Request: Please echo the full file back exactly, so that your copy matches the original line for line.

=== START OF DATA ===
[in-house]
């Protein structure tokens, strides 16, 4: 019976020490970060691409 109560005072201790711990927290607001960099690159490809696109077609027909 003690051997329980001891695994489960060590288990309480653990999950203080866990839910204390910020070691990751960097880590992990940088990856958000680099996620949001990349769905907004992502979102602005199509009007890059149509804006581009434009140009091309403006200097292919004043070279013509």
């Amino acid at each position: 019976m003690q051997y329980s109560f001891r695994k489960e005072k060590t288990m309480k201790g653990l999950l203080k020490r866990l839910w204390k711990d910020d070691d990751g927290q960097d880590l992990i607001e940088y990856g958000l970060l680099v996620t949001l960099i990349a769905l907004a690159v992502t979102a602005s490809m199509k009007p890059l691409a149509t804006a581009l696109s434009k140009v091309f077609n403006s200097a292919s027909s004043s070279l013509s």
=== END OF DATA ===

[in-house]
């Protein structure tokens, strides 16, 4: 019976020490970060691409 109560005072201790711990927290607001960099690159490809696109077609027909 003690051997329980001891695994489960060590288990309480653990999950203080866990839910204390910020070691990751960097880590992990940088990856958000680099996620949001990349769905907004992502979102602005199509009007890059149509804006581009434009140009091309403006200097292919004043070279013509």
């Amino acid at each position: 019976m003690q051997y329980s109560f001891r695994k489960e005072k060590t288990m309480k201790g653990l999950l203080k020490r866990l839910w204390k711990d910020d070691d990751g927290q960097d880590l992990i607001e940088y990856g958000l970060l680099v996620t949001l960099i990349a769905l907004a690159v992502t979102a602005s490809m199509k009007p890059l691409a149509t804006a581009l696109s434009k140009v091309f077609n403006s200097a292919s027909s004043s070279l013509s």